In addition, some 600,000 tonnes of scrap metal, tyres and asbestos roof sheeting are currently stored on farms with no plans for their disposal. The report recommends a campaign to encourage farmers to clear this material.
Some 41% of farmers claimed to be aware of the forthcoming legislation, but few in fact had any detailed knowledge. The survey found that 90% of farms dispose of waste using practices that will shortly become illegal, ranging from open burning to on-farm burial. Around three-quarters use the household dustbin for farm wastes.
The statistics on waste burning are particularly troubling. Some 90% of British farmers say they currently burn wastes, including 83% who burn waste in the open. Only 15% use drum incinerators and 5% other types of incinerator.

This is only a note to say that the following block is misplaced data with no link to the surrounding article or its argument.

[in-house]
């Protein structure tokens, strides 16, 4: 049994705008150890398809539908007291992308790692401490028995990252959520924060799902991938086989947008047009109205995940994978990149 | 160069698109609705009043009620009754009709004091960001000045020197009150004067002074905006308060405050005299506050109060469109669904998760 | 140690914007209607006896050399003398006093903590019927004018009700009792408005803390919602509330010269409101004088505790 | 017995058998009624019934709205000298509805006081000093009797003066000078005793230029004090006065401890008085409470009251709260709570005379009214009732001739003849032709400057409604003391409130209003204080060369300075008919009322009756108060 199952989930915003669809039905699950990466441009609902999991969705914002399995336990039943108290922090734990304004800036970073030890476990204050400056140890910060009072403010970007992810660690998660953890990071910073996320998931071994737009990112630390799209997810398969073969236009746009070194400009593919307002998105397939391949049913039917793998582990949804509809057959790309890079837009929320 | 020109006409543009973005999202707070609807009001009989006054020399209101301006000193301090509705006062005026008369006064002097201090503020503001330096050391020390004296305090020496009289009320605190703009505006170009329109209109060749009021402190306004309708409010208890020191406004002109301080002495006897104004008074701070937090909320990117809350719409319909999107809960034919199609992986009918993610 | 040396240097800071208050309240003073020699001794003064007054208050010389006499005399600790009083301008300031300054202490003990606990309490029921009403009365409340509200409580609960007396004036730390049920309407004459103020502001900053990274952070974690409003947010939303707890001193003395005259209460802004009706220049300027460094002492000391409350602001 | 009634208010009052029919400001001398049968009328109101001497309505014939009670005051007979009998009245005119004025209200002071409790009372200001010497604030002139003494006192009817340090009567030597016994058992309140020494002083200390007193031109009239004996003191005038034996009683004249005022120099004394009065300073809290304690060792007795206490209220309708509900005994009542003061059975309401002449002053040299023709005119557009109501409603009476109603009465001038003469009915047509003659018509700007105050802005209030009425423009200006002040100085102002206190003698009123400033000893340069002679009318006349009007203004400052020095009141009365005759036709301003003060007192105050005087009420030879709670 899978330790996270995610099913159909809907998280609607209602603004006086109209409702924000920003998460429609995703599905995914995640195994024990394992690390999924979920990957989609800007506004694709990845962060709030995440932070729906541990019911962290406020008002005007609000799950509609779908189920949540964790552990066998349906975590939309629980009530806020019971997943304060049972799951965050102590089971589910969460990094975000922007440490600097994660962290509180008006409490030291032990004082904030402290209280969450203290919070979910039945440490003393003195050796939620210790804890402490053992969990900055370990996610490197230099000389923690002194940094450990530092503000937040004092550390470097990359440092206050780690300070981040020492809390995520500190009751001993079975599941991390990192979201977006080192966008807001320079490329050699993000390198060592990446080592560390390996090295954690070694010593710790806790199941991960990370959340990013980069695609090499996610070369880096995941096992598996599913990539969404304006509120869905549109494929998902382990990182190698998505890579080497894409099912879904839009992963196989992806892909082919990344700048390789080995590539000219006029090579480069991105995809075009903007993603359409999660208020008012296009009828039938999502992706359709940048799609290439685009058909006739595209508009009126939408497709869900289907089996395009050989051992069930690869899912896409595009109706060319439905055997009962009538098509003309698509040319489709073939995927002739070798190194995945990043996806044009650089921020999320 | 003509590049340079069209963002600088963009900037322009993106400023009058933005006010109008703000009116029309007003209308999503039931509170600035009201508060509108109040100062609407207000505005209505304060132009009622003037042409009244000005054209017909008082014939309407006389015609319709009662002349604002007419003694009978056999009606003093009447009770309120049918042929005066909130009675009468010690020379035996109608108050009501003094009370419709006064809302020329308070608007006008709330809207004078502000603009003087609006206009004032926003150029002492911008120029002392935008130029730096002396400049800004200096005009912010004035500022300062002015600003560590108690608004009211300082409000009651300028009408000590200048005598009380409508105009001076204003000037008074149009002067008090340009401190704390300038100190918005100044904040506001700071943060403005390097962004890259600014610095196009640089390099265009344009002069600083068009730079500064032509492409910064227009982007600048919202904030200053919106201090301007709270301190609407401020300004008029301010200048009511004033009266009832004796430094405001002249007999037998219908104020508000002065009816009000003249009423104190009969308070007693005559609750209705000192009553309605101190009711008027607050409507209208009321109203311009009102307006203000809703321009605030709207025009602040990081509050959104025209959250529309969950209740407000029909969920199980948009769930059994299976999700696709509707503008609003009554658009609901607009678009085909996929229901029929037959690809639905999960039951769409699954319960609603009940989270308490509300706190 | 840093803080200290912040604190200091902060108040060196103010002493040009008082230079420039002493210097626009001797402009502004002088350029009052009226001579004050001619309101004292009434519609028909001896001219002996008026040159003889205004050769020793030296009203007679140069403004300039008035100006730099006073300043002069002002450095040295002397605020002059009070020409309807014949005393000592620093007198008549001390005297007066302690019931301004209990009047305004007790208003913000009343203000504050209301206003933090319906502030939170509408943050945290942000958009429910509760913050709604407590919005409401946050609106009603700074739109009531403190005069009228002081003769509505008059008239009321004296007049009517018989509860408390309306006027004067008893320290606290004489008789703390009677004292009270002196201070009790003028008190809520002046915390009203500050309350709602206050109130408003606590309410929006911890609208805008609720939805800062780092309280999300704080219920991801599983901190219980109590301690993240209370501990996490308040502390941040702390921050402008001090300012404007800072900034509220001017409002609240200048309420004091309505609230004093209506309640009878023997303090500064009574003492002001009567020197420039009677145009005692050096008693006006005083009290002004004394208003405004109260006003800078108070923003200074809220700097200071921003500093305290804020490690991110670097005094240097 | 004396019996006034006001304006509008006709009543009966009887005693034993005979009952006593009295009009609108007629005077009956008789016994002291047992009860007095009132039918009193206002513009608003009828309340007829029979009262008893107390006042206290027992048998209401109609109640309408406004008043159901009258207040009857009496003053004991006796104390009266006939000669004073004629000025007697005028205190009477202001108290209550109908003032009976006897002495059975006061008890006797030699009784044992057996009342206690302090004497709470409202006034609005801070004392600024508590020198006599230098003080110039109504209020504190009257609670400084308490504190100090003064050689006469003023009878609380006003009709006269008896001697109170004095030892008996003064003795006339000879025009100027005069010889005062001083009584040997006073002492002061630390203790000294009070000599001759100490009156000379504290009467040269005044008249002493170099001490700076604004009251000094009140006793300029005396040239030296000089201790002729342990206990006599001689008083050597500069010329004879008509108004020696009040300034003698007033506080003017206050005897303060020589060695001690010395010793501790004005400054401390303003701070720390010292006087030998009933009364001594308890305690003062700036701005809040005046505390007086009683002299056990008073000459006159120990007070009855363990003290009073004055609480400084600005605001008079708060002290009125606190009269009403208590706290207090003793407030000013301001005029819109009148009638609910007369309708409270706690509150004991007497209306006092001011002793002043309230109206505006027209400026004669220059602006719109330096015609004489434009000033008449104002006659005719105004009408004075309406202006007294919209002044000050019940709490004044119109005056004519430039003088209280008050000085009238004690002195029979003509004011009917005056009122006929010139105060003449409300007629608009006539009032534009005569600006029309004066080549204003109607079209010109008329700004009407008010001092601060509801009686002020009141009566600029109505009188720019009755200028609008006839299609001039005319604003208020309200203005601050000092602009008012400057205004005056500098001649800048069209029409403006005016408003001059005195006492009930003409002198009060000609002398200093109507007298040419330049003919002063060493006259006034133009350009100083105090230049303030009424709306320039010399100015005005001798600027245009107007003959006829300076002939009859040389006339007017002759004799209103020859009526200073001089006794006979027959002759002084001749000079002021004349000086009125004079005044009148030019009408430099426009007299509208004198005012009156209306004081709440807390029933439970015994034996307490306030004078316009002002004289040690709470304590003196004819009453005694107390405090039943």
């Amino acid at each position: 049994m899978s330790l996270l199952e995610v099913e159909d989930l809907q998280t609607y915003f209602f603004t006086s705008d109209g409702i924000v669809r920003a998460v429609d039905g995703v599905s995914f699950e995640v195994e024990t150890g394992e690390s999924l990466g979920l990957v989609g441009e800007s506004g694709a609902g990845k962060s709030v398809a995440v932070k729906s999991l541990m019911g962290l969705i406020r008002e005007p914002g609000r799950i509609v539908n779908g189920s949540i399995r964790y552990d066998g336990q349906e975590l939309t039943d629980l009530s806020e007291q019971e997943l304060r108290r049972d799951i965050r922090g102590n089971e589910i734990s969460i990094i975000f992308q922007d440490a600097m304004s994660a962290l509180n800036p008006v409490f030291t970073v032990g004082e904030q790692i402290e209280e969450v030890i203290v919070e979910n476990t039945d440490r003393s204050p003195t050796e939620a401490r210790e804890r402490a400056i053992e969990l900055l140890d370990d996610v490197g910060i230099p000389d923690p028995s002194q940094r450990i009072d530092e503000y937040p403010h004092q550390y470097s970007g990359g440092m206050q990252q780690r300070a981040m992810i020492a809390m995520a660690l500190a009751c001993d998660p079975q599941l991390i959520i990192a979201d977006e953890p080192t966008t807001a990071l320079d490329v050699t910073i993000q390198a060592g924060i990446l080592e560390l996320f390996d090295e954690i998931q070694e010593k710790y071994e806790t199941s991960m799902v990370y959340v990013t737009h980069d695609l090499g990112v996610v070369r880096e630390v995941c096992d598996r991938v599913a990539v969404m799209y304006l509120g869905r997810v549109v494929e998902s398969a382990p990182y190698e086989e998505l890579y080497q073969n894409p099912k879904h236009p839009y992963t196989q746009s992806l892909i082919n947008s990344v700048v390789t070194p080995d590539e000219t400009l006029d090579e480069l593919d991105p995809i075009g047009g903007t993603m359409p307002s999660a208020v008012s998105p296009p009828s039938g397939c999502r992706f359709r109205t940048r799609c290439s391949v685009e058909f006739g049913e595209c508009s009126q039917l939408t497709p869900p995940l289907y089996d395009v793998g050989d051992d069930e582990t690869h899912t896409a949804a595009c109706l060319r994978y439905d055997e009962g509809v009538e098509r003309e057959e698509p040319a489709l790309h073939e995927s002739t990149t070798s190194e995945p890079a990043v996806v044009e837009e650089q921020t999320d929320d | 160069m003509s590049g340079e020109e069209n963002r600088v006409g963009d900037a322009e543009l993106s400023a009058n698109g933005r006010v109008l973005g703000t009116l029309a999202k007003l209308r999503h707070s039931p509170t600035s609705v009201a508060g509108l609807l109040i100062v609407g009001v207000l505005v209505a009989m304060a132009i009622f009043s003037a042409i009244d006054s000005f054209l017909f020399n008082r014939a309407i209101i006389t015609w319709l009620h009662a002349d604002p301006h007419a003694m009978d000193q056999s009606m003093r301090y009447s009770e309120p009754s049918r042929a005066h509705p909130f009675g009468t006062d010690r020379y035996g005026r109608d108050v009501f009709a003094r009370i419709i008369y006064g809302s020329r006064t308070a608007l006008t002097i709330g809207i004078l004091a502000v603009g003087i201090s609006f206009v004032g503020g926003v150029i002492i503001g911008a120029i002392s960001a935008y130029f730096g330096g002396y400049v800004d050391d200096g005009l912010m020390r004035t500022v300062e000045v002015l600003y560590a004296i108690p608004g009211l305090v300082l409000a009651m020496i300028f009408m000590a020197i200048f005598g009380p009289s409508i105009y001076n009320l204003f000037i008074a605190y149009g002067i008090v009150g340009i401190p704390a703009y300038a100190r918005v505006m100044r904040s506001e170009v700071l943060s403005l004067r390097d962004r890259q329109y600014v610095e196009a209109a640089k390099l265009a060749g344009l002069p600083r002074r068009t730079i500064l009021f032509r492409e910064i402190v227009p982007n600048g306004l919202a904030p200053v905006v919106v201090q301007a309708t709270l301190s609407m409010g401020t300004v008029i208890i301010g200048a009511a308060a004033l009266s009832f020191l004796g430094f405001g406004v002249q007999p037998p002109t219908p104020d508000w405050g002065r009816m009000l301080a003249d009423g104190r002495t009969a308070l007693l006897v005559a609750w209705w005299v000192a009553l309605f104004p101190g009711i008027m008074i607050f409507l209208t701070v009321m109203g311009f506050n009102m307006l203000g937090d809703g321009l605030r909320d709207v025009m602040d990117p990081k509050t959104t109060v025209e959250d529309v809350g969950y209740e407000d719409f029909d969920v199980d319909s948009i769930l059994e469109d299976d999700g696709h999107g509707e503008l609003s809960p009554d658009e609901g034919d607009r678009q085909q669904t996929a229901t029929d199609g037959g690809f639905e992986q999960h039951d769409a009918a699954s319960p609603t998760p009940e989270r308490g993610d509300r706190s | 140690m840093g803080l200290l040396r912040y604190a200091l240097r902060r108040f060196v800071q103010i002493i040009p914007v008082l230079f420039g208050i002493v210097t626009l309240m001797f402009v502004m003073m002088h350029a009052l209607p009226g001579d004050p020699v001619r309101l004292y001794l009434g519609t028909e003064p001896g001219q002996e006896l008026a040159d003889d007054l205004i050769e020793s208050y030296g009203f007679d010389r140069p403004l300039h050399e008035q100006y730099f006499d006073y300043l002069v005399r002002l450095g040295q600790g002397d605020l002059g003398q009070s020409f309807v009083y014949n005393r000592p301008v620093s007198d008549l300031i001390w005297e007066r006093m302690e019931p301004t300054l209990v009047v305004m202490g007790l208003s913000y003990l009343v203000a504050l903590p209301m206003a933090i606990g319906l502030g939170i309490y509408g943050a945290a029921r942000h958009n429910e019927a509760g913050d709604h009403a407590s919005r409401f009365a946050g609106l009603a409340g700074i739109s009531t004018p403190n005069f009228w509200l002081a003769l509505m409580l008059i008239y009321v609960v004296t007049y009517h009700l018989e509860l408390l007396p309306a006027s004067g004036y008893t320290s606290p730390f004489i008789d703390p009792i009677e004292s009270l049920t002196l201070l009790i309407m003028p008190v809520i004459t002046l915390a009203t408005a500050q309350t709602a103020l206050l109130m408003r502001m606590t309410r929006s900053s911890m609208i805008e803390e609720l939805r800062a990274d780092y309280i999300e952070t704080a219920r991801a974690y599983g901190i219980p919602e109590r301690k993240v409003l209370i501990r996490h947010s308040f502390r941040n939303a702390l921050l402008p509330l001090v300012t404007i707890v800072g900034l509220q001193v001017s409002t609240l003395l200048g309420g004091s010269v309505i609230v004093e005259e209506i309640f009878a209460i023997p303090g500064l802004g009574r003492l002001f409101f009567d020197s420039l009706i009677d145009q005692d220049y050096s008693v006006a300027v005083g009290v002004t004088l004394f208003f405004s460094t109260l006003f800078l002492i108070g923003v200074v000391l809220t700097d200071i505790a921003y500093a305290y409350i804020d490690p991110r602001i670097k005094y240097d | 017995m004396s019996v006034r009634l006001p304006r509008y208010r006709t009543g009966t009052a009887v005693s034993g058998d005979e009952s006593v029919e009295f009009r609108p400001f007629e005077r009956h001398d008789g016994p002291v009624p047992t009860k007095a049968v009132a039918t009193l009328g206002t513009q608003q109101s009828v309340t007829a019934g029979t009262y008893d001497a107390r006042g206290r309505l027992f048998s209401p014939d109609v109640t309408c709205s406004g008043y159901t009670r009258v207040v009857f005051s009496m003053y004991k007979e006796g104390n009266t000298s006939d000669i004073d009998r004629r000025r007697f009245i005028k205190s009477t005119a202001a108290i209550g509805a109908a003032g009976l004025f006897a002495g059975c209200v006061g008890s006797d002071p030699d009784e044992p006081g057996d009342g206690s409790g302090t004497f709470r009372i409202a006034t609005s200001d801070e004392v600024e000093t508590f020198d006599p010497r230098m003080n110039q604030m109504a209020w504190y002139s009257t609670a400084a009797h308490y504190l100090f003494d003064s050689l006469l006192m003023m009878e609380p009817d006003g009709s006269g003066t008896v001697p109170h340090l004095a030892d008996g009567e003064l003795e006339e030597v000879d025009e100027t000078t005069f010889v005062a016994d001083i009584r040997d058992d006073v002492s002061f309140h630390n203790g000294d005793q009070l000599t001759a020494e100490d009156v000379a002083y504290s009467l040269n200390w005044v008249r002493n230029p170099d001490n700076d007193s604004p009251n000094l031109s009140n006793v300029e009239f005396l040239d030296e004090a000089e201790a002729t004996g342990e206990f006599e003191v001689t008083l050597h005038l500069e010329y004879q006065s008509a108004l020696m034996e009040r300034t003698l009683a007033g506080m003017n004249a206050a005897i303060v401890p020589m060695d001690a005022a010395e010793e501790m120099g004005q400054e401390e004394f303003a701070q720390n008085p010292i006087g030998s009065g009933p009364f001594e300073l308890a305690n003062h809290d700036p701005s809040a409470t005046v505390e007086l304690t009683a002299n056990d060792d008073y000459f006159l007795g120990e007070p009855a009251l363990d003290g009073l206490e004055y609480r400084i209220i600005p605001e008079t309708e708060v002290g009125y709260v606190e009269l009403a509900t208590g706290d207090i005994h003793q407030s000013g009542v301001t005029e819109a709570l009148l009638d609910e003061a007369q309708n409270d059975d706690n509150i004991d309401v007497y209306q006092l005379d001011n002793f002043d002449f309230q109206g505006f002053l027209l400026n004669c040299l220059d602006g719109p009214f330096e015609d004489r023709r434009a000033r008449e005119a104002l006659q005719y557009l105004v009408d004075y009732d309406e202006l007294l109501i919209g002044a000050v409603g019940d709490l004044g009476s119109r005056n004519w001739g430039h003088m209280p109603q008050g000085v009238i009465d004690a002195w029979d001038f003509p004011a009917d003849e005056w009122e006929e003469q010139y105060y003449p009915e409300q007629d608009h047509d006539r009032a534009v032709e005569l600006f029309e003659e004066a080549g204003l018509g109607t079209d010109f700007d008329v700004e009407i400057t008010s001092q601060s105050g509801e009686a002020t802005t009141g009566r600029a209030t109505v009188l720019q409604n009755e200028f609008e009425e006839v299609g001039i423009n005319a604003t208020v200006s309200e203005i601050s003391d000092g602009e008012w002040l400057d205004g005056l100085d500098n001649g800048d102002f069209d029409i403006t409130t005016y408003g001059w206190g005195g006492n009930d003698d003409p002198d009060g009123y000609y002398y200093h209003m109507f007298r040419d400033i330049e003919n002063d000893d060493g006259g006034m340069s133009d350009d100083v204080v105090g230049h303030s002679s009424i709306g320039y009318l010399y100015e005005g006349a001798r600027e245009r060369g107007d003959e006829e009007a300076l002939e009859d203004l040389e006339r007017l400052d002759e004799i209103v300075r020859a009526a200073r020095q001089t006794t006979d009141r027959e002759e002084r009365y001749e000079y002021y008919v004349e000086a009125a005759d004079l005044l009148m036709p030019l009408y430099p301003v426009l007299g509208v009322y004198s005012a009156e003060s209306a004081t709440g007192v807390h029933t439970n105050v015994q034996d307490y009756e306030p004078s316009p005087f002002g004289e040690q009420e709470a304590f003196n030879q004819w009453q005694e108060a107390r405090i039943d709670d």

No fewer than 88% of farmers said that they burned packaging waste and 66% burn silage plastics. Just over half said they burn gloves, swabs and dressings; 21% burn waste oils; 11% scrap tyres; and 8% needles and syringes.
The survey concludes that 38% of the 200,000 holdings in Britain have tips, and 29% have active tips. Some farmers admitted that, during the foot and mouth outbreak, they took the opportunity to bury a variety of waste materials with their culled animals.
A quarter of farms in England and Wales report problems with fly-tipping. The new regulatory system will focus additional attention on this problem, because wastes become the responsibility of the landowner where no offender is identified.
The survey found that take-back of waste - one of the options for collecting farm wastes - is already occurring on a limited scale. For example, 37% of farms are returning syringes and needles to vets and 39% return scrap tyres to suppliers.